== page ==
So that's the other side of this equation: beginners and adult re-riders need to have a way to connect with the best teachers. USEF affiliations, Pony Club experience/affiliations, and the like are good starts in this realm, although I do wish there was a meaningful and less expensive certification program in this country, one that came with strong code of ethics that was enforced through sanctions and other disciplinary action. That would help riders find and choose the best help they can afford. And it would have the added benefit of supporting the best trainers, no matter their discipline or their chosen breed.

  51. BEC said "I certainly don't think $3000-$3500 is an exhorbanant price to pay for a good steady horse" neither do I. One fall can cost way more than $3000.00.
    A girl new to the stable I ride at (I just met her on Saturday) had a fall from a horse that resulted in two broken ankles and a broken wrist. She is trying to get her courage up. The horse she had been riding previously was a beautiful ex show horse saddlebred. Hadn't been out of the show ring all that often, recently "demoted" to an academy horse. the girl's trainer was trying to kill two birds with one stone. Get the new horse out of the ring and give the girl a challenge. Horse saw a flock of quail start under her feet and whirled and ran for home. Some where along the line the new girl fell off breaking both ankles and her wrist. Now she is terrified. She is full of courage and trying. But everytime our old school master flicks an ear, she gets tense.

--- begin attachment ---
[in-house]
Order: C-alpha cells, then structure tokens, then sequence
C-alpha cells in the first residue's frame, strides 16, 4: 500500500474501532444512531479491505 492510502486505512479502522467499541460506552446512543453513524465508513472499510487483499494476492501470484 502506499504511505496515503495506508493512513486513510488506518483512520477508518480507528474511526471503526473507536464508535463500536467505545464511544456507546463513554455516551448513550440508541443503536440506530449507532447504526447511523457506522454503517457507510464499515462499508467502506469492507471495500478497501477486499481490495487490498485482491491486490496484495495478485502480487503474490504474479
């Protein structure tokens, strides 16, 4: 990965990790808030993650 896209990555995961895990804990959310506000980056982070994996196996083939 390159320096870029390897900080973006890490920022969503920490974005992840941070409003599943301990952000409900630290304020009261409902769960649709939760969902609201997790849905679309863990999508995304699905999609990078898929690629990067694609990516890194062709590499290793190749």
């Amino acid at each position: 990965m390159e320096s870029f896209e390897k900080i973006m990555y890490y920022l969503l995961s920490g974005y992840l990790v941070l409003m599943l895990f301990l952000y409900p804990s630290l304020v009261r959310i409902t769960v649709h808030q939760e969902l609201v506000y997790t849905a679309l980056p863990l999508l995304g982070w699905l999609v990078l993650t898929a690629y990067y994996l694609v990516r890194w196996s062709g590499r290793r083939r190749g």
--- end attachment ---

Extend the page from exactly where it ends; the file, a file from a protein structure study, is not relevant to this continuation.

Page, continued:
I know the new girls injuries cost way more than $3000.00. And starting over riding to build confidence is a good thing, but it too is a cost.

  52. It's true that there are massive number of very nice horses available at this time for super cheap prices and there isn't much that can be done about it...the economic situation coupled with the over-abundance of's just going to take time for that to rectify itself.

    Like phraeda said earlier, it's unlikely that a person will ever make back on a horse all of the time invested in them, but not everyone has the time or knowledge these days to turn out nice, dependable horses so if that is what someone wants, there is a need to make it somewhat worth that person's while.

    It was never my intention to make a living turning horses, it was a hobby...more like a passion. I love my horses too much to make a business out of them. Been there, tried wasn't for me. I was an early washout in the professional field. But I always figured that it was worth it to reinvest what I could and had the time to do back into a deserving horse here and there.